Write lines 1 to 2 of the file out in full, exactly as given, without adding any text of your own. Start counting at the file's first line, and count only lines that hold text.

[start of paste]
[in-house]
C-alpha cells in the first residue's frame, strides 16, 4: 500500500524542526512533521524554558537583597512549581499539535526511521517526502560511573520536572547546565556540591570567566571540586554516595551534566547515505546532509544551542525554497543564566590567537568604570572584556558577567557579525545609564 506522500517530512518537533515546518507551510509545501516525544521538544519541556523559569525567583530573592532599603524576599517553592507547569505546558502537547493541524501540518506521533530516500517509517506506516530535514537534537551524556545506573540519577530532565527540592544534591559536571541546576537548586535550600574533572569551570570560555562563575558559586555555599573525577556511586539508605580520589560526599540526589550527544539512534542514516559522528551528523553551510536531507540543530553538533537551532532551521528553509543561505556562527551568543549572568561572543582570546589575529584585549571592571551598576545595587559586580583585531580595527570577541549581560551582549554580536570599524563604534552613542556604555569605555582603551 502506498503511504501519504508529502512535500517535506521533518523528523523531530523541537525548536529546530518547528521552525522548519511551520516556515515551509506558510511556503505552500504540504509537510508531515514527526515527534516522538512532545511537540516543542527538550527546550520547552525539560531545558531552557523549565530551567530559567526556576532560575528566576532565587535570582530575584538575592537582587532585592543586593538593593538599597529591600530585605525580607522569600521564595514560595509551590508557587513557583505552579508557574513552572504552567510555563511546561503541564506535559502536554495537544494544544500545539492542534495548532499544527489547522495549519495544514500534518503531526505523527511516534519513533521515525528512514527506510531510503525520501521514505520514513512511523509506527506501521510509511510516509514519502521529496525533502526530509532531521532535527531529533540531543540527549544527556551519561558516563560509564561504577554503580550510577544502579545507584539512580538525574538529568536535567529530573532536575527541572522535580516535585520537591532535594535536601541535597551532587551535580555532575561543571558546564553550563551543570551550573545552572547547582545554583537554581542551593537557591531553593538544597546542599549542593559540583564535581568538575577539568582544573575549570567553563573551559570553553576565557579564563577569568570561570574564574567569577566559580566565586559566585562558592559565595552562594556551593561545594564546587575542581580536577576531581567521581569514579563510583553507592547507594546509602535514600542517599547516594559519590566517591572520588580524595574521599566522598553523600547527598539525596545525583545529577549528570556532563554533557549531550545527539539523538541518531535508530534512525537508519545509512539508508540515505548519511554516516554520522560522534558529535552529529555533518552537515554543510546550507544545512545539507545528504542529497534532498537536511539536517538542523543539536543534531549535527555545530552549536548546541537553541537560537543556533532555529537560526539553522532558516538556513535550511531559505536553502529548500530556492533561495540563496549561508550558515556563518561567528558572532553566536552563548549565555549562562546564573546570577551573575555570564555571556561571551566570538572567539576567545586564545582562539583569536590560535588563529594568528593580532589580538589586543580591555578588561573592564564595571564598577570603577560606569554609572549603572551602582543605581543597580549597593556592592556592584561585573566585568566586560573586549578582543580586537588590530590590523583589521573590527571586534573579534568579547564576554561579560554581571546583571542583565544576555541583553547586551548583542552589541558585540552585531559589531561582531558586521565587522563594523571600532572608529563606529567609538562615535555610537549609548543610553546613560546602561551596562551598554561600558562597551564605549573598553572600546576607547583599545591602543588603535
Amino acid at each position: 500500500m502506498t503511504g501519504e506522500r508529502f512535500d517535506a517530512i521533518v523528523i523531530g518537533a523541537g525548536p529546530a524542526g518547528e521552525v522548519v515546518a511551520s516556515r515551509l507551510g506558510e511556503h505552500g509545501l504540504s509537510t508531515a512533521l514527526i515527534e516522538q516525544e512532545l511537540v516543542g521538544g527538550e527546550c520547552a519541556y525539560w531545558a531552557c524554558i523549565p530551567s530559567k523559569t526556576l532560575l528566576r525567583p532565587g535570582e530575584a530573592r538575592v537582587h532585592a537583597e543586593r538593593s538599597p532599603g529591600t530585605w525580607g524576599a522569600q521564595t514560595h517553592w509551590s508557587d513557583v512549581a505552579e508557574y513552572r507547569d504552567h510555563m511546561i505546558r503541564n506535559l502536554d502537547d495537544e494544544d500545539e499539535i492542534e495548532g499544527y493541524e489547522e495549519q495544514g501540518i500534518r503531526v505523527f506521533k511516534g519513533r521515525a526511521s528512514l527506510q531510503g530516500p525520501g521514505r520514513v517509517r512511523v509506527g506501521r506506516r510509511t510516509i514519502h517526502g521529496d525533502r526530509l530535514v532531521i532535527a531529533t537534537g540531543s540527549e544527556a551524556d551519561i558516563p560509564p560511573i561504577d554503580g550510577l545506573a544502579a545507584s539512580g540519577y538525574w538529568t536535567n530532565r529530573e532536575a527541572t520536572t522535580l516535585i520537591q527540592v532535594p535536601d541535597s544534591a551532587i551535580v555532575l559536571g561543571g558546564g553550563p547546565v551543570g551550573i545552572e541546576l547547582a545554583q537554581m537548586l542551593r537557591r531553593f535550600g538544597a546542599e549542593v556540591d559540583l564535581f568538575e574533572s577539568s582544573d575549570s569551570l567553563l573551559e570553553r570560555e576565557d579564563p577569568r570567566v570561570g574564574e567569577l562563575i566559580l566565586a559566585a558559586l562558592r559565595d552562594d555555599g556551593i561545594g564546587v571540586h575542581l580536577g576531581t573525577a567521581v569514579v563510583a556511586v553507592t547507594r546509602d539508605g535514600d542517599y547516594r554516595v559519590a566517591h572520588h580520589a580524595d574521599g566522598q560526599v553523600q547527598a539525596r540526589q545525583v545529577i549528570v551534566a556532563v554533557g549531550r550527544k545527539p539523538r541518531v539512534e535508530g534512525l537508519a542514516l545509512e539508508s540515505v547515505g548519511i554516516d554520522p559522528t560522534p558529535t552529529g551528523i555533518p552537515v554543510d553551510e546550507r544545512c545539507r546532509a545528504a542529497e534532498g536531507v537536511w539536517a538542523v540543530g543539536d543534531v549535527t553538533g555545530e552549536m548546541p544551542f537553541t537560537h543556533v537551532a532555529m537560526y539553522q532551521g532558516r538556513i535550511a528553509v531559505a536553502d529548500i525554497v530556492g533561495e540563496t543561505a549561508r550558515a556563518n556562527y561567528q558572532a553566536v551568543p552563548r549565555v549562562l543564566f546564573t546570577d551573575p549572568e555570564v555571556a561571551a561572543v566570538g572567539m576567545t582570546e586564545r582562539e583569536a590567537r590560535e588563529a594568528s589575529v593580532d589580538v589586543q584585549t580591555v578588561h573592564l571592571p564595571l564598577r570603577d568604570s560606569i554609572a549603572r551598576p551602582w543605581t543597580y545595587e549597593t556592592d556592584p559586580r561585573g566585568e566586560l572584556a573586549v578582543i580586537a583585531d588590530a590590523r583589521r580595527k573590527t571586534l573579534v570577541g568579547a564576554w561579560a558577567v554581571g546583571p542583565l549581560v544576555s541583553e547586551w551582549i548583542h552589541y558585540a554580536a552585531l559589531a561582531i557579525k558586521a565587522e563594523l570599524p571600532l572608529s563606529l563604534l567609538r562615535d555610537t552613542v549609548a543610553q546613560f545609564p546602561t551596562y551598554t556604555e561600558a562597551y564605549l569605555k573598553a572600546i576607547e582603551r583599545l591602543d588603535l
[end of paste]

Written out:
[in-house]
C-alpha cells in the first residue's frame, strides 16, 4: 500500500524542526512533521524554558537583597512549581499539535526511521517526502560511573520536572547546565556540591570567566571540586554516595551534566547515505546532509544551542525554497543564566590567537568604570572584556558577567557579525545609564 506522500517530512518537533515546518507551510509545501516525544521538544519541556523559569525567583530573592532599603524576599517553592507547569505546558502537547493541524501540518506521533530516500517509517506506516530535514537534537551524556545506573540519577530532565527540592544534591559536571541546576537548586535550600574533572569551570570560555562563575558559586555555599573525577556511586539508605580520589560526599540526589550527544539512534542514516559522528551528523553551510536531507540543530553538533537551532532551521528553509543561505556562527551568543549572568561572543582570546589575529584585549571592571551598576545595587559586580583585531580595527570577541549581560551582549554580536570599524563604534552613542556604555569605555582603551 502506498503511504501519504508529502512535500517535506521533518523528523523531530523541537525548536529546530518547528521552525522548519511551520516556515515551509506558510511556503505552500504540504509537510508531515514527526515527534516522538512532545511537540516543542527538550527546550520547552525539560531545558531552557523549565530551567530559567526556576532560575528566576532565587535570582530575584538575592537582587532585592543586593538593593538599597529591600530585605525580607522569600521564595514560595509551590508557587513557583505552579508557574513552572504552567510555563511546561503541564506535559502536554495537544494544544500545539492542534495548532499544527489547522495549519495544514500534518503531526505523527511516534519513533521515525528512514527506510531510503525520501521514505520514513512511523509506527506501521510509511510516509514519502521529496525533502526530509532531521532535527531529533540531543540527549544527556551519561558516563560509564561504577554503580550510577544502579545507584539512580538525574538529568536535567529530573532536575527541572522535580516535585520537591532535594535536601541535597551532587551535580555532575561543571558546564553550563551543570551550573545552572547547582545554583537554581542551593537557591531553593538544597546542599549542593559540583564535581568538575577539568582544573575549570567553563573551559570553553576565557579564563577569568570561570574564574567569577566559580566565586559566585562558592559565595552562594556551593561545594564546587575542581580536577576531581567521581569514579563510583553507592547507594546509602535514600542517599547516594559519590566517591572520588580524595574521599566522598553523600547527598539525596545525583545529577549528570556532563554533557549531550545527539539523538541518531535508530534512525537508519545509512539508508540515505548519511554516516554520522560522534558529535552529529555533518552537515554543510546550507544545512545539507545528504542529497534532498537536511539536517538542523543539536543534531549535527555545530552549536548546541537553541537560537543556533532555529537560526539553522532558516538556513535550511531559505536553502529548500530556492533561495540563496549561508550558515556563518561567528558572532553566536552563548549565555549562562546564573546570577551573575555570564555571556561571551566570538572567539576567545586564545582562539583569536590560535588563529594568528593580532589580538589586543580591555578588561573592564564595571564598577570603577560606569554609572549603572551602582543605581543597580549597593556592592556592584561585573566585568566586560573586549578582543580586537588590530590590523583589521573590527571586534573579534568579547564576554561579560554581571546583571542583565544576555541583553547586551548583542552589541558585540552585531559589531561582531558586521565587522563594523571600532572608529563606529567609538562615535555610537549609548543610553546613560546602561551596562551598554561600558562597551564605549573598553572600546576607547583599545591602543588603535